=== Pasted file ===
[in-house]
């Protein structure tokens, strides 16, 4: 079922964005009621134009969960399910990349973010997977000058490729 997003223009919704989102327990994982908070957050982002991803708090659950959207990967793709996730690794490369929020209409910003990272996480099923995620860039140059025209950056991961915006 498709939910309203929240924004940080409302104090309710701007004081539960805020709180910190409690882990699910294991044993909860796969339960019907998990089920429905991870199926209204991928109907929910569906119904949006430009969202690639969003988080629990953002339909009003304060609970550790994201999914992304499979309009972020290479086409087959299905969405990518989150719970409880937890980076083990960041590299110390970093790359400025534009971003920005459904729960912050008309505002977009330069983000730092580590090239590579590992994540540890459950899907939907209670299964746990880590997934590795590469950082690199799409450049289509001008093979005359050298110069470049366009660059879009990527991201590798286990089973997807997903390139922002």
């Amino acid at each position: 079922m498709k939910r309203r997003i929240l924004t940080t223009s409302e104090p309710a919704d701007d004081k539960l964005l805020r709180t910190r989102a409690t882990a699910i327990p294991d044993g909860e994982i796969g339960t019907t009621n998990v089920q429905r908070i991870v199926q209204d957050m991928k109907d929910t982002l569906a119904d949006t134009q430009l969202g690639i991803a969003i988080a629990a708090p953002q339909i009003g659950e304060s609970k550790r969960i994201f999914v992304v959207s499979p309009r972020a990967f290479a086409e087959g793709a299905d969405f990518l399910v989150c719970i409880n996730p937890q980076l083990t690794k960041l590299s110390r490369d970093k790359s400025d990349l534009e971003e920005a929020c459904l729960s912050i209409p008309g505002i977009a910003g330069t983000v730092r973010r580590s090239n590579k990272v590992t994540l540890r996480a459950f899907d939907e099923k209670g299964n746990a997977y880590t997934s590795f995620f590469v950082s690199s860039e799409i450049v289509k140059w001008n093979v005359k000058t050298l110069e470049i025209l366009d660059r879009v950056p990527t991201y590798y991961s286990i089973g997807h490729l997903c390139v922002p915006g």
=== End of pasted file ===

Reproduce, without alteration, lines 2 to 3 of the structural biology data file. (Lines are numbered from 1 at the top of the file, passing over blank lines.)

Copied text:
């Protein structure tokens, strides 16, 4: 079922964005009621134009969960399910990349973010997977000058490729 997003223009919704989102327990994982908070957050982002991803708090659950959207990967793709996730690794490369929020209409910003990272996480099923995620860039140059025209950056991961915006 498709939910309203929240924004940080409302104090309710701007004081539960805020709180910190409690882990699910294991044993909860796969339960019907998990089920429905991870199926209204991928109907929910569906119904949006430009969202690639969003988080629990953002339909009003304060609970550790994201999914992304499979309009972020290479086409087959299905969405990518989150719970409880937890980076083990960041590299110390970093790359400025534009971003920005459904729960912050008309505002977009330069983000730092580590090239590579590992994540540890459950899907939907209670299964746990880590997934590795590469950082690199799409450049289509001008093979005359050298110069470049366009660059879009990527991201590798286990089973997807997903390139922002």
């Amino acid at each position: 079922m498709k939910r309203r997003i929240l924004t940080t223009s409302e104090p309710a919704d701007d004081k539960l964005l805020r709180t910190r989102a409690t882990a699910i327990p294991d044993g909860e994982i796969g339960t019907t009621n998990v089920q429905r908070i991870v199926q209204d957050m991928k109907d929910t982002l569906a119904d949006t134009q430009l969202g690639i991803a969003i988080a629990a708090p953002q339909i009003g659950e304060s609970k550790r969960i994201f999914v992304v959207s499979p309009r972020a990967f290479a086409e087959g793709a299905d969405f990518l399910v989150c719970i409880n996730p937890q980076l083990t690794k960041l590299s110390r490369d970093k790359s400025d990349l534009e971003e920005a929020c459904l729960s912050i209409p008309g505002i977009a910003g330069t983000v730092r973010r580590s090239n590579k990272v590992t994540l540890r996480a459950f899907d939907e099923k209670g299964n746990a997977y880590t997934s590795f995620f590469v950082s690199s860039e799409i450049v289509k140059w001008n093979v005359k000058t050298l110069e470049i025209l366009d660059r879009v950056p990527t991201y590798y991961s286990i089973g997807h490729l997903c390139v922002p915006g």